Joseph and Potiphar’s Wife, as imagined by Italian painter Guido Reni, 1575-1642.
(photo credit: Wikimedia Commons)
This week’s parasha of Vayeshev deals mostly with the story of Joseph, Jacob’s favorite son. Joseph, the handsome youth, gets preferential treatment from his father, leading to his brothers’ feelings of jealousy and hatred.
At the end of the first part of the story, we read about the brothers selling Joseph into slavery. Joseph is taken as a slave to Egypt, where he is sold to serve in the house of Potiphar, one of Pharaoh’s ministers.
The Hebrew slave proves himself to be a success with a golden touch in Potiphar’s house. This pleases his master who decides to put the running of his house and business in Joseph’s hands.
We can already discern a central theme in the story: Joseph’s fall from the peak of success to the depths of despair, with the next stage again being his rise in status, again his fall into the abyss, and again rise to greatness – with the end of the story becoming clear only at the end of the Book of Genesis. Joseph ultimately dies as the assistant to Pharaoh, and the leader of the entire family.
But let’s get back to where we are in the story. Now Joseph – still a slave – is running Potiphar’s home and business. The handsome and successful Joseph’s control of his master’s house is described in the Torah as complete: the master is unaware of what is happening in his house other than what is served to him at mealtimes.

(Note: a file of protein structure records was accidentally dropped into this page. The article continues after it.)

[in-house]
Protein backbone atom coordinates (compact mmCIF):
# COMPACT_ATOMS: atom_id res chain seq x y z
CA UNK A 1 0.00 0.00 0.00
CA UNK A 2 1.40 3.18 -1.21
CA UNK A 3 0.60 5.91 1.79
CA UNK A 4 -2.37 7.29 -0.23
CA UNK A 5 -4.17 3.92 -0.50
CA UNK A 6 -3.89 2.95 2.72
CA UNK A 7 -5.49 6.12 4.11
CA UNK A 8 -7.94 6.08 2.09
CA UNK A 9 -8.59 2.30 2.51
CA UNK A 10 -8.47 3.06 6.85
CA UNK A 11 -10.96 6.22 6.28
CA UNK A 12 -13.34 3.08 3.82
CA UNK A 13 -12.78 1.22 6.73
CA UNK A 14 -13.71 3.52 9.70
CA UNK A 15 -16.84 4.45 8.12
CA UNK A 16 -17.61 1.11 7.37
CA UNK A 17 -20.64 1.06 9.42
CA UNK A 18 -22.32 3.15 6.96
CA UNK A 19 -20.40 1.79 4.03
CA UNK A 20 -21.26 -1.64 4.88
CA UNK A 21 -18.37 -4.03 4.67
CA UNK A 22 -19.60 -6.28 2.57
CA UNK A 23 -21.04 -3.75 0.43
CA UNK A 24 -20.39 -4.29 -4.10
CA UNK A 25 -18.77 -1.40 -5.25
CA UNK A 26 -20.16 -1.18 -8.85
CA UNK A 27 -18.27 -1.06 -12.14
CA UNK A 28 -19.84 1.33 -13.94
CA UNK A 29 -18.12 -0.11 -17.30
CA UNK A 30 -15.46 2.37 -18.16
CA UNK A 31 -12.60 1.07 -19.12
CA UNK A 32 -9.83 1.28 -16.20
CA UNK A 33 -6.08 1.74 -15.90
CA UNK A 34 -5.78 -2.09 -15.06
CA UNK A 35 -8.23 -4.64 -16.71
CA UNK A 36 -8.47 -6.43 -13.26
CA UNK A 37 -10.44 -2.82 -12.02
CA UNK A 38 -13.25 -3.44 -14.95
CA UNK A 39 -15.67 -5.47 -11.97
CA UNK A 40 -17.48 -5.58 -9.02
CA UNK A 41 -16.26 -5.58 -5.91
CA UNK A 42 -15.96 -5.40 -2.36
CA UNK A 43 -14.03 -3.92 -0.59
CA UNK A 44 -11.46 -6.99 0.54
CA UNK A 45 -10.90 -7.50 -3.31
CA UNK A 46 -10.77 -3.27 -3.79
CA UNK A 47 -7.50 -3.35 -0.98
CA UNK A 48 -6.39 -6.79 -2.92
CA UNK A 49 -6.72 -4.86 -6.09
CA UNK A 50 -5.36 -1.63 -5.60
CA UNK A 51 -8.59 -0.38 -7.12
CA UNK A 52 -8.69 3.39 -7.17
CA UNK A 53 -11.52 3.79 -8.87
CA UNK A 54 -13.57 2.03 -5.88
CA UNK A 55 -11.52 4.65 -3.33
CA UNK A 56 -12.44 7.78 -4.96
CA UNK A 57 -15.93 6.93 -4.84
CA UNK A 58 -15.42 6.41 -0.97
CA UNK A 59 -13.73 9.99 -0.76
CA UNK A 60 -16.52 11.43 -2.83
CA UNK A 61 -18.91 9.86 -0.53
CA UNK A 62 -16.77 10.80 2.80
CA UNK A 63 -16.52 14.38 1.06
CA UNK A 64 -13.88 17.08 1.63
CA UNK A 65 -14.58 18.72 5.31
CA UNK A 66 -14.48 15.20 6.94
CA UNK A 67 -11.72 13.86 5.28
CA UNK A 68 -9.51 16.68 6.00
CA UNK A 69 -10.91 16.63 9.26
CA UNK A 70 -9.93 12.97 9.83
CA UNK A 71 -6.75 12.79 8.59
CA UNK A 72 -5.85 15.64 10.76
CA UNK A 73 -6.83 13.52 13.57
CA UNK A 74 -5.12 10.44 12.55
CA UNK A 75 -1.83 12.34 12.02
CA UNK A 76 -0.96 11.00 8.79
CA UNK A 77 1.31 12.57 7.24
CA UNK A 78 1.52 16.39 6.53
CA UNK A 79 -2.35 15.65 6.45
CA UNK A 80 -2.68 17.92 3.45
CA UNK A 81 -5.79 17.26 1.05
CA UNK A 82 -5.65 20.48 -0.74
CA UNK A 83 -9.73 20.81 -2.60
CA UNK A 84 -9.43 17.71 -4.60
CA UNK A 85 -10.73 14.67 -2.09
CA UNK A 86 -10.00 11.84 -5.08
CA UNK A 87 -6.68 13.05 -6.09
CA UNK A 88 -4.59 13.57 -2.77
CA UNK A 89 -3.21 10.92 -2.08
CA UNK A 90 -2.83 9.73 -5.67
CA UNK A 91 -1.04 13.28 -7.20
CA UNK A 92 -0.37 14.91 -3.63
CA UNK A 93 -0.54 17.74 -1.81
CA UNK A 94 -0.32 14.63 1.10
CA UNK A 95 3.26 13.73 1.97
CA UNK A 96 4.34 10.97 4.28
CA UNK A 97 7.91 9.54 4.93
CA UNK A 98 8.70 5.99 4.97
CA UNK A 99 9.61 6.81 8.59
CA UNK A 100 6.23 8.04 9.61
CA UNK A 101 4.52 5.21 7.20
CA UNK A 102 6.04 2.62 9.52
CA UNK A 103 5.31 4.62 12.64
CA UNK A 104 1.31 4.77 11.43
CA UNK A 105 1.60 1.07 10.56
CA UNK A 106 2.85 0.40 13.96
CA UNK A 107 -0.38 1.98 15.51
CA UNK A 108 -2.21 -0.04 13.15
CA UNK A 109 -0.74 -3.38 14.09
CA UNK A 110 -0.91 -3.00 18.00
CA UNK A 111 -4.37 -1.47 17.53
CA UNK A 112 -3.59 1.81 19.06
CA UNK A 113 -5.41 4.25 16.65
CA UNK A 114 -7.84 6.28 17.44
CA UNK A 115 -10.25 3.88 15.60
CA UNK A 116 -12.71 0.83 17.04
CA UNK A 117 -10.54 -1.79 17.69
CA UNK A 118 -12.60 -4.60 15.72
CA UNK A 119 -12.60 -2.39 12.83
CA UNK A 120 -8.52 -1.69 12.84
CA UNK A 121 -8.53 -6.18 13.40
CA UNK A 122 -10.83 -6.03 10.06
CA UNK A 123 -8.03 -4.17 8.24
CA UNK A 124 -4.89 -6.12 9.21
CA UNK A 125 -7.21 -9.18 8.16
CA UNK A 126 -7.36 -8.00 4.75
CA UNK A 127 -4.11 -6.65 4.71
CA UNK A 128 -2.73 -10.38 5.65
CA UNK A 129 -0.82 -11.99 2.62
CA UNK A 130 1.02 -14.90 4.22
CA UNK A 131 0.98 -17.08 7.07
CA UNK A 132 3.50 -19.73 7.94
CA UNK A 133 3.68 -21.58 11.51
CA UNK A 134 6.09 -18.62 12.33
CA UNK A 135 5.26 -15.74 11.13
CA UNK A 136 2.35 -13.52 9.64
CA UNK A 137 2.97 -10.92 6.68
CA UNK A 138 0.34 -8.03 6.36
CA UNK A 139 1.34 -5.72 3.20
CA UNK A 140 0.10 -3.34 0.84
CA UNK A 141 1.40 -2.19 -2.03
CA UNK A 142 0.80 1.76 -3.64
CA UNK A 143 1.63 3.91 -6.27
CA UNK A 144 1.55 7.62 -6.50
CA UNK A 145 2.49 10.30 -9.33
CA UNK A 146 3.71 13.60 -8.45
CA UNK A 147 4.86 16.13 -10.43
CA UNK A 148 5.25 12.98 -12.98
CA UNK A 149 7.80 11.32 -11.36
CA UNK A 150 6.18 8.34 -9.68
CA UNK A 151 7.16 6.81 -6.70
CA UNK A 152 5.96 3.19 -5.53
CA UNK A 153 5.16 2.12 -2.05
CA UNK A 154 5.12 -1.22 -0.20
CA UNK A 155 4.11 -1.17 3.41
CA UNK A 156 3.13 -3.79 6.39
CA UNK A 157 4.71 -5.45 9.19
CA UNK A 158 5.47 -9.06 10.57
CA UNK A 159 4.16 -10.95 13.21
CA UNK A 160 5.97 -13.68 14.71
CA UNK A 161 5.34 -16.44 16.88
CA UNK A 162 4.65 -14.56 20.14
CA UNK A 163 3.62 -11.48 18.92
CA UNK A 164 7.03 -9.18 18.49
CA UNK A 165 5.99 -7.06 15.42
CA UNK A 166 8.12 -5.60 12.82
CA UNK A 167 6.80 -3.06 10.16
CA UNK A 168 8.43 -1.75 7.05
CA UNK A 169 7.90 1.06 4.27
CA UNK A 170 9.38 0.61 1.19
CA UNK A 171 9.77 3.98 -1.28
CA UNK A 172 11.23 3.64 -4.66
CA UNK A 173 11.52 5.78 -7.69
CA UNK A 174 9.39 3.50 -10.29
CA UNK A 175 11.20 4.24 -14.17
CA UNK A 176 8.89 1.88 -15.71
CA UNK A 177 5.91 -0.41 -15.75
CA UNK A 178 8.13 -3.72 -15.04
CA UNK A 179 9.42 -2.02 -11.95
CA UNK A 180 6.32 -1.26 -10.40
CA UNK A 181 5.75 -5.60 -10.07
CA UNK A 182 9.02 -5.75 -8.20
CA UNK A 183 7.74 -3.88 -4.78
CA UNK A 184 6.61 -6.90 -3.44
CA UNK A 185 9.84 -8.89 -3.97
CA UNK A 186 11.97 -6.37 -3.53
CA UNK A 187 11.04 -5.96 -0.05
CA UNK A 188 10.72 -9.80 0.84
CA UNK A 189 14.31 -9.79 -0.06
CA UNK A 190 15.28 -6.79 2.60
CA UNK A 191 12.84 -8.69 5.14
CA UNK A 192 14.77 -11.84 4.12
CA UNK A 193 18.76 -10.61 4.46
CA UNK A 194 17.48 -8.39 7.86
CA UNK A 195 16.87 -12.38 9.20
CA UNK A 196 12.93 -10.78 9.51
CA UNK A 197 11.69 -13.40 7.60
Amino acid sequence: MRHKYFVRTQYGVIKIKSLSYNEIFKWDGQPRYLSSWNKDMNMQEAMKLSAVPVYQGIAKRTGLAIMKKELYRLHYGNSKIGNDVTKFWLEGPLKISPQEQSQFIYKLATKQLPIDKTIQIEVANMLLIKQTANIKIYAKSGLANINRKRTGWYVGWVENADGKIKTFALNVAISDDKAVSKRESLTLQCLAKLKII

We will soon see why this is such an important detail.
Conditions are ripening for the next stage: The master’s wife desires Joseph. She harasses him day after day, prodding him, flirting with him, tempting him – but Joseph rejects her advances.
Before we try to understand how Joseph explained his refusal, let’s complete the story of the parasha: The temptress is deeply hurt by Joseph’s rejection, and after a short physical altercation between them, she makes up a story saying that he tried to rape her, which leads to him being thrown into an Egyptian prison. Don’t worry, he’ll come out of there victorious, but we won’t hear about that this week… So what did Joseph say to his master’s wife when he rejected her vehement flirtations? Let’s read his words: “Behold, with me my master knows nothing about anything in the house, and all he has he has given into my hand. In this house, there is no one greater than I, and he has not withheld anything from me except you, insofar as you are his wife. Now, how can I commit this great evil, and sin against God?” (Genesis 39, 8-9).
Joseph offers a lengthy explanation of the moral principle that motivates him. The master was good to him, gave him status, honor, control. How could he betray his trust? How could he, the slave that rose to greatness, harm his benefactor in such a heinous manner? This is Joseph’s claim, but not in its entirety. At the end, he adds two words that shed a different light on what he means. He ends with the words “…how can I commit this great evil, and sin against God?”
Joseph is patiently explaining that the moral iniquity he is being asked to commit is not only a sin against man but is also one against God. As opposed to those who might think that morality falls into the category of atheism, as opposed to those who might see moral rationales as separate from religious ones, Joseph believes otherwise. Joseph, who merited the name “Joseph the Righteous” because of these words, understands that harming a person is harming God, that betrayal of his benefactor is a betrayal of God’s values. This he will not do.
Before we do anything, we must first try to ascertain what God wants. We must distance ourselves from sinning against any man, because that is a sin against God as well. The writer is the rabbi of the Western Wall and holy sites.
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